The underground movement that supports orchards. By Anna Mouton.
Plants put a lot of energy into cultivating microbes. A significant portion of the sugars that plants make during photosynthesis is pushed out into the soil in the form of root exudates. Root exudates attract and support microbes. And microbes help to support plants. Some plants even host useful microbes on and in their roots.
What should growers know about the microbes in their soil? Fresh Quarterly spoke to Prof. Karin Jacobs who heads up the Microbial Ecology and Mycology Laboratory in the Department of Microbiology at Stellenbosch University. We were joined by Casper Brink, soil microbiologist with soil-analysis company Sporatec.
Pillars of the soil community
“We never refer to microbes as individuals,” says Jacobs. “We always talk about them collectively, as a colony or a community, and this is how they function.” Jacobs explains that the characteristics of a soil will determine which microbes live there. Factors such as pH, oxygen, water, and nutrient availability all affect the microbial community.
As a microbiologist, Jacobs is particularly interested in bacteria and fungi. Fungi can be single-celled or multicellular. Multicellular fungi typically grow as a network of threadlike hyphae. Fungi are the main decomposers in ecosystems. They have enzymes to break down complex carbohydrates such as the lignin in wood.
Fungi reduce dead plant material to simple sugars which bacteria can use. Bacteria are single-celled organisms that make up the second-largest group of life on earth by mass — readers will be pleased to hear that plants are number one.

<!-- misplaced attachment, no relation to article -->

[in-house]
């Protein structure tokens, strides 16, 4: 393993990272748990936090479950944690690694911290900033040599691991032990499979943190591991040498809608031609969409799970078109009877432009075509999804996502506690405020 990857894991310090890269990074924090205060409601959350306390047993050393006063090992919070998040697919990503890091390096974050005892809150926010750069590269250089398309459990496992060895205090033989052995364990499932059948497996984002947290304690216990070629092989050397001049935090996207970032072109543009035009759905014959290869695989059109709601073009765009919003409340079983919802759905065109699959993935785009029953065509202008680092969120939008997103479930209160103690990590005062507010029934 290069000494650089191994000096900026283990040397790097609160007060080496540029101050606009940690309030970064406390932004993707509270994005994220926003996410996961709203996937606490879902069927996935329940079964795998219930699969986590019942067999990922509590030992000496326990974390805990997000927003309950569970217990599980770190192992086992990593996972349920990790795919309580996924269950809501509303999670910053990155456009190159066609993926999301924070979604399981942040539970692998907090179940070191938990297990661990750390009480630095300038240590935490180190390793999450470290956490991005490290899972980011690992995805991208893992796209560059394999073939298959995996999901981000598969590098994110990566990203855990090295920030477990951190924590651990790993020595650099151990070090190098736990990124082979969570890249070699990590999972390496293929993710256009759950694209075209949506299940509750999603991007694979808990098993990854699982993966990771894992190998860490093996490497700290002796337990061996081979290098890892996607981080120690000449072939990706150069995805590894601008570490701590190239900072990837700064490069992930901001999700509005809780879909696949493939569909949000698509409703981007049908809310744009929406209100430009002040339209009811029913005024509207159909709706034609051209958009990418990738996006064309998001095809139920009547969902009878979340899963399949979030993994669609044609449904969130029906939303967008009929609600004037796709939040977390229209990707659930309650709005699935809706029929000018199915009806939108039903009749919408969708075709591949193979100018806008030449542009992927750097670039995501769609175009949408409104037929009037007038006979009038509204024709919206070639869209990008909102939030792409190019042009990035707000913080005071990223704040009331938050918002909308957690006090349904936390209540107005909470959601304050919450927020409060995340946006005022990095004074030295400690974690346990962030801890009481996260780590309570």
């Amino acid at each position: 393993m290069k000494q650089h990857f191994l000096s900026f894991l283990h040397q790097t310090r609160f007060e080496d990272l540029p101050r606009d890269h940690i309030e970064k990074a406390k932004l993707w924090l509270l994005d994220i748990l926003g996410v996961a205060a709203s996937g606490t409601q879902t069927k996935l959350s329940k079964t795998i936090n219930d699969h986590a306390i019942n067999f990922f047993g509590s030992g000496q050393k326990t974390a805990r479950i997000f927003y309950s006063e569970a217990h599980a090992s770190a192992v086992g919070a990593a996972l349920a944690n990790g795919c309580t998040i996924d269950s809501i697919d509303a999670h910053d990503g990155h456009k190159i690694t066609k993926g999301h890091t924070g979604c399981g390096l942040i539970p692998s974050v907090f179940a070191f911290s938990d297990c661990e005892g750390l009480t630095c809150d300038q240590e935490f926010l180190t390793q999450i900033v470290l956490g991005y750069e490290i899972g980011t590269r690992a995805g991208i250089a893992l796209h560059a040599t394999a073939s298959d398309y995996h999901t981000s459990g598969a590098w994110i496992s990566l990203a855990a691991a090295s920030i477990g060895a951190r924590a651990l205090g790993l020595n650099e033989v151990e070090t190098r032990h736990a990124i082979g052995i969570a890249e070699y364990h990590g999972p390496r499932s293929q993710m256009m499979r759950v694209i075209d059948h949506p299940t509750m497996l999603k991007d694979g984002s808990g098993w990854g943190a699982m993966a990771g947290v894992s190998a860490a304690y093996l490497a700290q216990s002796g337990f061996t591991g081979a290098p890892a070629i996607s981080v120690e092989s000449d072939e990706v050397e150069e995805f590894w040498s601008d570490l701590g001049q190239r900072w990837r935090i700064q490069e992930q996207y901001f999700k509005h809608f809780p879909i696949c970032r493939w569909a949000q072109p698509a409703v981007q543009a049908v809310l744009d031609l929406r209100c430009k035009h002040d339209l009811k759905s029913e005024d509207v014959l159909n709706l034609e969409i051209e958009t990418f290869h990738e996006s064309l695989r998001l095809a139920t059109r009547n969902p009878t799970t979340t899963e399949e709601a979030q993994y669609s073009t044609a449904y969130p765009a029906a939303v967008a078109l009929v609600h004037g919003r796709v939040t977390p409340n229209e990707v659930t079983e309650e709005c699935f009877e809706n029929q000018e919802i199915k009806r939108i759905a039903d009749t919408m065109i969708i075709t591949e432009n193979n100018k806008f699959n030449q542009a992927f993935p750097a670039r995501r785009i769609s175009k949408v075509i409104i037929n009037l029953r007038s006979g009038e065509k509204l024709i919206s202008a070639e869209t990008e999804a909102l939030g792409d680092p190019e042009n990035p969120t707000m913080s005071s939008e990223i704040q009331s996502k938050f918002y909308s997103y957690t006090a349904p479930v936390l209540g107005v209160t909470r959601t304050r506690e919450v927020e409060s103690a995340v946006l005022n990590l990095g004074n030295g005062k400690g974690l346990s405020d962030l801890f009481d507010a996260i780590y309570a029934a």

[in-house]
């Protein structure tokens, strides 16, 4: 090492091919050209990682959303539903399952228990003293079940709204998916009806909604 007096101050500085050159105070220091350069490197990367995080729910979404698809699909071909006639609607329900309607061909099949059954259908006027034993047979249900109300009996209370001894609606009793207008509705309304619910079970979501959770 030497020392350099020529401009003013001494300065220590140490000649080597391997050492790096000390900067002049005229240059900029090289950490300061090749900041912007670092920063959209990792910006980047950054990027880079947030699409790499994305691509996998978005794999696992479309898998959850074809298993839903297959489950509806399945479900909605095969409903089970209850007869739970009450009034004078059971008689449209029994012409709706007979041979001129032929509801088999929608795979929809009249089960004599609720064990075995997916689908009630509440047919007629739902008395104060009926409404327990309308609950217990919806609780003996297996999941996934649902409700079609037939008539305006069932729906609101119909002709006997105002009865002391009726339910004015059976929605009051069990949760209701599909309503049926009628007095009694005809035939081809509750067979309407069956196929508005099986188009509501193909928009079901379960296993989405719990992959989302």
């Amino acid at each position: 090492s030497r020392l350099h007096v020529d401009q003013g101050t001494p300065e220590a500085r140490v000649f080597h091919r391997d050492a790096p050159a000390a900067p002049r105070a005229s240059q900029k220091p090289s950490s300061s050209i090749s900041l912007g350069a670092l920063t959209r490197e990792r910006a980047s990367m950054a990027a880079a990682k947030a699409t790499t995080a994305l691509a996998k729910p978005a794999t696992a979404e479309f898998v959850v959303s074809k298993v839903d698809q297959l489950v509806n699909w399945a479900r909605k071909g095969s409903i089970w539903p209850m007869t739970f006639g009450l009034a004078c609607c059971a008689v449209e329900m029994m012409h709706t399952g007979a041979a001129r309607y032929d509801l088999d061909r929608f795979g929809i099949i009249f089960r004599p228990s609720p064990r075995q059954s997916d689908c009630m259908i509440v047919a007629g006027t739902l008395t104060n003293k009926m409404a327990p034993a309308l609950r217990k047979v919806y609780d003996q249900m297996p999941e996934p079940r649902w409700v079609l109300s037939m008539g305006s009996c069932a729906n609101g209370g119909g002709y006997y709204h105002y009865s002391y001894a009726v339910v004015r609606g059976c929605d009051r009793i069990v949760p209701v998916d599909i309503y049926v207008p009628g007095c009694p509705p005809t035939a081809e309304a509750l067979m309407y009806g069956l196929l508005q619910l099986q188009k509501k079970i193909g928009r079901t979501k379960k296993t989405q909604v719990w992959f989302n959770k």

“Bacteria can take up certain nutrients, and change them a little bit, so that they can then be used by other organisms,” says Jacobs. Bacteria are essential for recycling organic material, fixing atmospheric nitrogen, and increasing nutrient availability.
“Phosphates are one of the insoluble substrates that farmers struggle to get plants to take up,” says Brink. “Bacteria have phosphatase enzymes that make phosphates soluble, so they become available to plants.”
Bacteria and fungi also serve as prey for other soil organisms, including protozoa, nematodes, collembola, and mites, which get eaten in their turn. At the same time, some bacteria and fungi infect plants and animals – certain fungi even trap and kill nematodes.
A mutually beneficial arrangement
“Plants have, through millennia of evolution, started to select their preferred microbial partners,” says Jacobs. The production of sugary root exudates is one way in which plants entice desirable bacteria. Another is to allow useful bacteria and fungi to take up residence in or on plant roots.
“It’s a mutualistic relationship — give and take — between the plant and the microbe,” clarifies Brink. “The plant gives sugars; the microbe gives some of the other nutrients that the plant can’t get by itself.”
Plants can manipulate the soil and select for their preferred microbes, but the downside is that monocultures can end up with limited microbial diversity. Ecologists have different metrics to assess species communities. Richness is the number of different species, whereas diversity also takes the number of individual members of each species into account.
The problem with low diversity, explains Jacobs, is reduced redundancy. A diverse community has many individuals of many different types that can perform a given function. When conditions change, for example during a drought, chances are that someone will survive to continue performing that function. But if diversity is low, a change might wipe out entire functional groups, leaving no one to do a particular job.